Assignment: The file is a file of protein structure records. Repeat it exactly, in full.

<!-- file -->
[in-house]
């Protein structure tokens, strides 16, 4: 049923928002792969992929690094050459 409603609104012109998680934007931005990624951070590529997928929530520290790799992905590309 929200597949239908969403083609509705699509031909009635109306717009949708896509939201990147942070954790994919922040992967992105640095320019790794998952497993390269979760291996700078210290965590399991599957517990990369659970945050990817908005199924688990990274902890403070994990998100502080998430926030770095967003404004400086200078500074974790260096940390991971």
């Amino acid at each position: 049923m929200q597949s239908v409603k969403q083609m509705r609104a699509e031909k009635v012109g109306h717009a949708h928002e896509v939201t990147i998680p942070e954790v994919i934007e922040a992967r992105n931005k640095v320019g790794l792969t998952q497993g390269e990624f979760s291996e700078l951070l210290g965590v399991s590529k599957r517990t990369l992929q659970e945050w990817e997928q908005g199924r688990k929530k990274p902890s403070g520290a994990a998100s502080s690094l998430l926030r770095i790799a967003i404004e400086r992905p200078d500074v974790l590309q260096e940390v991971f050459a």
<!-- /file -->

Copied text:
[in-house]
């Protein structure tokens, strides 16, 4: 049923928002792969992929690094050459 409603609104012109998680934007931005990624951070590529997928929530520290790799992905590309 929200597949239908969403083609509705699509031909009635109306717009949708896509939201990147942070954790994919922040992967992105640095320019790794998952497993390269979760291996700078210290965590399991599957517990990369659970945050990817908005199924688990990274902890403070994990998100502080998430926030770095967003404004400086200078500074974790260096940390991971």
């Amino acid at each position: 049923m929200q597949s239908v409603k969403q083609m509705r609104a699509e031909k009635v012109g109306h717009a949708h928002e896509v939201t990147i998680p942070e954790v994919i934007e922040a992967r992105n931005k640095v320019g790794l792969t998952q497993g390269e990624f979760s291996e700078l951070l210290g965590v399991s590529k599957r517990t990369l992929q659970e945050w990817e997928q908005g199924r688990k929530k990274p902890s403070g520290a994990a998100s502080s690094l998430l926030r770095i790799a967003i404004e400086r992905p200078d500074v974790l590309q260096e940390v991971f050459a």